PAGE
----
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I agree that technically it is not a true LTP and I thank you for your post; it has certainly made me re-think if it is worth tampering with the cathode circuit by using a CCS. I note that the later Radford STA25’s [made by John Widgery] used the same phase-splitter but had the anode resistors connected to a potentiometer with the wiper connected to HT to adjust balance. Also the pentode screen voltage was clamped by a zener diode.
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Old 9th March 2009, 03:03 AM   #6
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CCS works. R14 and R9 merely have to be the same value.

As with a Cathodyne, even if drive signals are identical and
opposite into exactly equal loads. The plate impedances are
not equal and won't react similarly if the loads misbehave.

Unless there is something in the Radford that fixes this,
and I'm missing it.

--------------------------------------------

You don't "need" resistive feedback under the Pentode
for the Pentode to be linear. You have Triode feedback.
You merely need it to be a strong follower of the input.
Mu of Triode V2A and R14 will decide the current that
reflects back through the Pentode into R9.

And assuming both plate resistors driving identical loads,
it works at least as good as a Cathodyne. But with gain.

Matters not the small detail of V2B screen bypassed to
ground rather than cathode. As the functions of V2B
as strong cathode follower and top half of a U bent
Casocode, are not where the current control happens.
With CCS in the tail, That decision is for V2A and R14.

--------------------------------------------

It might help to understand why Radford favored a
small resistor tail, if we had a full translation? All I
got to go on for now, is your schematic.
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Old 9th March 2009, 03:05 AM   #7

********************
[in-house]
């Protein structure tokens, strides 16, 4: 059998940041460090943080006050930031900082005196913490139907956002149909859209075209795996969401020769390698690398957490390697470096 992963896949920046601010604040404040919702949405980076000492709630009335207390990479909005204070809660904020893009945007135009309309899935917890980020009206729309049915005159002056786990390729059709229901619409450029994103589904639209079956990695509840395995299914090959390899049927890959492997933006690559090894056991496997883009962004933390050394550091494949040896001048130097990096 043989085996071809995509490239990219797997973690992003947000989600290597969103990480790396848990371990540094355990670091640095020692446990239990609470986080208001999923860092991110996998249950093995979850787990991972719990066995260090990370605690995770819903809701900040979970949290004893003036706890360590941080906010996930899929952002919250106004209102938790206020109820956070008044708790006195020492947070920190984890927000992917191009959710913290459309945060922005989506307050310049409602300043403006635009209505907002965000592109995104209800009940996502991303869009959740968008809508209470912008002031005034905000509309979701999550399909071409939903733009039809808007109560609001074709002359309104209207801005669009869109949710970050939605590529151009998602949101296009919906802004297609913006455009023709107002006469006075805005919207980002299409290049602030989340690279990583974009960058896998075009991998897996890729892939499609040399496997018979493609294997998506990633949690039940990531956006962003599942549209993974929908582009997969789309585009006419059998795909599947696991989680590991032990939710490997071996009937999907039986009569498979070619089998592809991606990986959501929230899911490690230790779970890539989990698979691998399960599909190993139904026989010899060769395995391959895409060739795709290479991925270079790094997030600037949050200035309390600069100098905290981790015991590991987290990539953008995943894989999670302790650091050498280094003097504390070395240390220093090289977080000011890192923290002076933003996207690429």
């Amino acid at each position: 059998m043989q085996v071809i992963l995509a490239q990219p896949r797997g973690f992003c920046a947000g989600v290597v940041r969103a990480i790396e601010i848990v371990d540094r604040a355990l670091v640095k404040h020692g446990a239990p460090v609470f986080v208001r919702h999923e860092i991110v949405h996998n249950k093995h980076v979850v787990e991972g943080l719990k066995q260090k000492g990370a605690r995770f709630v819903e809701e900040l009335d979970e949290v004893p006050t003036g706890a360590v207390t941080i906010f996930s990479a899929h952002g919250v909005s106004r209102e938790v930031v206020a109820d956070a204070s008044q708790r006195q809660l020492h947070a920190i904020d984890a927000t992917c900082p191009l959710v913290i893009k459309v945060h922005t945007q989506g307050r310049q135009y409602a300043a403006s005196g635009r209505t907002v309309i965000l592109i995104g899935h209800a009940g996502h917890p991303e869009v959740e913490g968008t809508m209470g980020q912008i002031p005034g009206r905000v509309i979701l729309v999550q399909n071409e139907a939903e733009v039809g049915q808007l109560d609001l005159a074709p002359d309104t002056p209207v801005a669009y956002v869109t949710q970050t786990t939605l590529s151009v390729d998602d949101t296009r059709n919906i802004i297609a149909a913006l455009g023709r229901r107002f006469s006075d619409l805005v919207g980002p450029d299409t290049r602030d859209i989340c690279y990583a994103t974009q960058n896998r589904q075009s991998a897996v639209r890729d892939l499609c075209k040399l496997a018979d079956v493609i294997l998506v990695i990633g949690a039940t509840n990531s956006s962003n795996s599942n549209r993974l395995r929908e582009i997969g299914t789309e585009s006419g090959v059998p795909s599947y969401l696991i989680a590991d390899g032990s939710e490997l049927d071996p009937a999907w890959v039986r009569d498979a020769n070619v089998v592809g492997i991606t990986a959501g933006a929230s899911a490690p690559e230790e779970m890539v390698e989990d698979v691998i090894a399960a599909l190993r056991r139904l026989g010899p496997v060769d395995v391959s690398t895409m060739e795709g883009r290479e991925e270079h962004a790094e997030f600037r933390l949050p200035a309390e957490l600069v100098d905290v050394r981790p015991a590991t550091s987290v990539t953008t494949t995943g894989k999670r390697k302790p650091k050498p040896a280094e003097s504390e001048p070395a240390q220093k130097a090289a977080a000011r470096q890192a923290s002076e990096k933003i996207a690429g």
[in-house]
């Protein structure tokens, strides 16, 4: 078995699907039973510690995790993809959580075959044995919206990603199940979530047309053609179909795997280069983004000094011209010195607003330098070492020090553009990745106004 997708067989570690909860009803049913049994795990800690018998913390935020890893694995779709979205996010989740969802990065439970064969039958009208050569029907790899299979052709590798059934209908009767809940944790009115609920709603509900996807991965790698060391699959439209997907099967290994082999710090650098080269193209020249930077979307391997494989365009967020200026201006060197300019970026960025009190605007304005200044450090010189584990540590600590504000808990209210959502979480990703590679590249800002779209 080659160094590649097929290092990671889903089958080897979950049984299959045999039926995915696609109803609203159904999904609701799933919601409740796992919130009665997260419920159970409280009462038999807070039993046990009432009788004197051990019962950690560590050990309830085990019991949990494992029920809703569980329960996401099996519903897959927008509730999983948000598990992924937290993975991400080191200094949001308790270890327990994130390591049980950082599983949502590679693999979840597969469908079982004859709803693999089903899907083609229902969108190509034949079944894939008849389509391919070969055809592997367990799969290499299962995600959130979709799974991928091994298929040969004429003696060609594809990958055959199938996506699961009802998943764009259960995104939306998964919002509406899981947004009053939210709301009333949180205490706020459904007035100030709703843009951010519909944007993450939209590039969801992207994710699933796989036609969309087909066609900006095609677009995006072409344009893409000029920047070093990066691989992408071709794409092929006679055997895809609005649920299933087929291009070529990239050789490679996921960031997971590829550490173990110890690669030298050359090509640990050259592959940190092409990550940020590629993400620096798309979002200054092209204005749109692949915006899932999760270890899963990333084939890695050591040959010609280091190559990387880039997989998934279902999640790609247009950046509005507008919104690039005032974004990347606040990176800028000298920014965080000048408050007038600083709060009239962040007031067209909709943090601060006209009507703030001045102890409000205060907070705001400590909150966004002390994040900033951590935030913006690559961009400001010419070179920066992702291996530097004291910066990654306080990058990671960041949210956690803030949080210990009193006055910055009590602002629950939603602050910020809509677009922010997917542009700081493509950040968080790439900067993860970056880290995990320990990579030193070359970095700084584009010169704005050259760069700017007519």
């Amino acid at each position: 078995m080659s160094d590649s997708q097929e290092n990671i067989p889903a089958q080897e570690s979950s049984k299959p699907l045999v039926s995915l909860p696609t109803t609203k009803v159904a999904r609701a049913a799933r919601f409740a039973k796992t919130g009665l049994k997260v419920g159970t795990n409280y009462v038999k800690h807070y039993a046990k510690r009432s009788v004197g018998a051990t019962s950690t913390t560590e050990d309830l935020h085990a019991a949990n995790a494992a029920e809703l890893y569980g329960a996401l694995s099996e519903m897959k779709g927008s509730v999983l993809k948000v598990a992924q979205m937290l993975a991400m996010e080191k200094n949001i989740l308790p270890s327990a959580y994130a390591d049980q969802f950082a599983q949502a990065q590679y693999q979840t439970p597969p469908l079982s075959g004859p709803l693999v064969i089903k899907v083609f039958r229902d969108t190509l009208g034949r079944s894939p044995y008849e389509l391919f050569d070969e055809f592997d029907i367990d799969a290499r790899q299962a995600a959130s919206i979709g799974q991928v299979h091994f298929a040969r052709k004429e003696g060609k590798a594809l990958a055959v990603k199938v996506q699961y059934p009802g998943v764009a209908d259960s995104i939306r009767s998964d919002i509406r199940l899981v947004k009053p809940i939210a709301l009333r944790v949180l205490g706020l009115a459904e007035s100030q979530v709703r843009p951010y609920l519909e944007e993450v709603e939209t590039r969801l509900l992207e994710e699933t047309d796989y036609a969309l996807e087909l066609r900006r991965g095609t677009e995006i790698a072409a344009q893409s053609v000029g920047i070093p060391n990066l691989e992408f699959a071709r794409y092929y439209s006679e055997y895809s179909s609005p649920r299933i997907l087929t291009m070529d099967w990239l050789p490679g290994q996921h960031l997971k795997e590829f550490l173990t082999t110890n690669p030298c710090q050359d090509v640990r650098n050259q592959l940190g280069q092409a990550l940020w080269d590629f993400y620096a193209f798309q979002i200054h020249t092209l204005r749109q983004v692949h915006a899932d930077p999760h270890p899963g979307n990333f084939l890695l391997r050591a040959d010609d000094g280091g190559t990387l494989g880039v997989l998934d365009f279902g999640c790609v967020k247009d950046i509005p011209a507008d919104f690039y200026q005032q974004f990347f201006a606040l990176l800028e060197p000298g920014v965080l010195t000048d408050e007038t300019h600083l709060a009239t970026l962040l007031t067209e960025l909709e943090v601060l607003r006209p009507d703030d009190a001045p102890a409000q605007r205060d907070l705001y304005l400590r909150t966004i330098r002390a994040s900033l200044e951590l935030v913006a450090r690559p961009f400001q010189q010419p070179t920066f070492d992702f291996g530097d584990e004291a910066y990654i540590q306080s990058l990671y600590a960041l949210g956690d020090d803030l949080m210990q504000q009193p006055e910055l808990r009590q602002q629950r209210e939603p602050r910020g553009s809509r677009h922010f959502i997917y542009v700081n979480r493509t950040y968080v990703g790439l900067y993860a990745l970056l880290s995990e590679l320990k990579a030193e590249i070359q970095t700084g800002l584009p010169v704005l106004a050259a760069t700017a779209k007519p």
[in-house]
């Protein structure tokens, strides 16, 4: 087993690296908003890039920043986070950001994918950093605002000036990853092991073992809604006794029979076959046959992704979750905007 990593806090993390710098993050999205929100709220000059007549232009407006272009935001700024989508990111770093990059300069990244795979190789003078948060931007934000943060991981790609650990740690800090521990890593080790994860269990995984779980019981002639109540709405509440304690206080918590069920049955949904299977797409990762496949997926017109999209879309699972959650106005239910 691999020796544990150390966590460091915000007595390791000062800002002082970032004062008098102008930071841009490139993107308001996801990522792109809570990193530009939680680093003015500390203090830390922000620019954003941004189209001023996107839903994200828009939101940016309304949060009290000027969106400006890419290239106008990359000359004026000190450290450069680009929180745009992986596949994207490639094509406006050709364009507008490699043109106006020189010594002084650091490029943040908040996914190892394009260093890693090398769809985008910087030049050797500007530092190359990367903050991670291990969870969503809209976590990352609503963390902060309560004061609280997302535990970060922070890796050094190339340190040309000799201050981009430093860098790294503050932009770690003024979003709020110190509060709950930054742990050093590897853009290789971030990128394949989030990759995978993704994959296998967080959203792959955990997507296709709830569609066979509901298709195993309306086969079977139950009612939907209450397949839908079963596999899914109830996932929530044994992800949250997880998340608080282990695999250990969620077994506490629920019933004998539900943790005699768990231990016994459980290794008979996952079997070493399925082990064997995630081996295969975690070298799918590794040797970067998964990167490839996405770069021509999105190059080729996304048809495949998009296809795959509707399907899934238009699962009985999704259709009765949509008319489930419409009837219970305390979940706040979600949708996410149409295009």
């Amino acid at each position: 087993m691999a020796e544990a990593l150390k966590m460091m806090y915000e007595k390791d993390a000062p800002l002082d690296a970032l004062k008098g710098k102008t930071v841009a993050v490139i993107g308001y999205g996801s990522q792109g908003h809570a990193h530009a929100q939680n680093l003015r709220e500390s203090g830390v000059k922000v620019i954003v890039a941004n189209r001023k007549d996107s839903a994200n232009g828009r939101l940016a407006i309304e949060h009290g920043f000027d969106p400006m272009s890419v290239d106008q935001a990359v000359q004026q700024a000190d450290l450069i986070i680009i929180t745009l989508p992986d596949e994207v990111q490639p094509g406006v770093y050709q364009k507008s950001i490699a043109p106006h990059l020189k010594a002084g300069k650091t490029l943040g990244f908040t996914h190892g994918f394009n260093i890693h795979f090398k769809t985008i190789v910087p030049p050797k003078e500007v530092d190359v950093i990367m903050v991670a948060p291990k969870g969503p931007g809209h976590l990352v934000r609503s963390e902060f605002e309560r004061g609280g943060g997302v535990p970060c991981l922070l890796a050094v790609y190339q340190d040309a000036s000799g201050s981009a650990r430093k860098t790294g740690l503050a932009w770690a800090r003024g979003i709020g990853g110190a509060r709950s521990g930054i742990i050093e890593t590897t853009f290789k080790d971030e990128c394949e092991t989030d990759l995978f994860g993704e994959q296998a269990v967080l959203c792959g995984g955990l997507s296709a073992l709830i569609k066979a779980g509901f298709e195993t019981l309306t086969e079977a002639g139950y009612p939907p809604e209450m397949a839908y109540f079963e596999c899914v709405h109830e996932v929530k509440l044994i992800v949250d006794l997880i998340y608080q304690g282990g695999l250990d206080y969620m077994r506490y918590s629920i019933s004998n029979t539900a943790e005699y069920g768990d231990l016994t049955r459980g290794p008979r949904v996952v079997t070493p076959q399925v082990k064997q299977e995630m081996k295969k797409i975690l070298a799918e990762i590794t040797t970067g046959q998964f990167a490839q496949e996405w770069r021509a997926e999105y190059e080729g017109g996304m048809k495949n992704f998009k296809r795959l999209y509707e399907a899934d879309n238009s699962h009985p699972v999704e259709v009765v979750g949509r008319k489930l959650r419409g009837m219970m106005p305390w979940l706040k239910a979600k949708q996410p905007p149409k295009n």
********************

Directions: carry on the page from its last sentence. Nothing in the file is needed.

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I think the reason R13 is at 8.2K here, is for a not so common mode feedback loop back to the EF86 plate thru R6. Everything is DC coupled between these tubes. The ECF82 triode has a higher gm than the pentode, so AC signal causes net current variation to develop an AC voltage across R15, which feeds back to V1 via R6. A CCS would spoil this DC biasing feedback loop.

If it weren't for this DC loop, I would put a CCS in. More linear.

For possible improvements, I would try a small Mosfet of Depl. FET (LND150) to operate the ECF82 screen grid. Source to screen, gate to Vref, and drain to the pentode's plate. That way th e screen current gets put back into the plate output as if purely triode.

Don

For possible improvements, I would try a small Mosfet of Depl. FET (LND150) to operate the ECF82 screen grid. Source to screen, gate to Vref, and drain to the pentode's plate. That way the screen current gets put back into the plate output as if purely triode. (This only works if the dynamic plate voltage stays above the screen voltage though.)
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Old 9th March 2009, 03:31 AM   #8
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If the triode has the higher Gm, thats a whole different animal.
It becomes an anti-pentode and the "top half" of the U, and
Mu won't apply in a Gm limited (to that of the weaker pentode)
situation. I guess current control must come from somewhere
else than the Triode for this to work.

I'm not buying any loop feedbak thru R6 to the EF86 plate.
As you are ignoring the bypass effect of C3.
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Old 9th March 2009, 03:35 AM   #9
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C3:

It's a DC bias servo loop for the ECF82, C3 is OK.

The triode section of the ECF82 is still providing plate Mu feedback to the splitter here, a dual pentode splitter would be operating open loop. So looks like the pentode side gets rid of Mr. Miller, and the triode side keeps things linear.

Don
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Old 9th March 2009, 04:11 AM   #10
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With a CCS, wouldn't you want to attach the screen's AC bypass to the cathode instead of ground?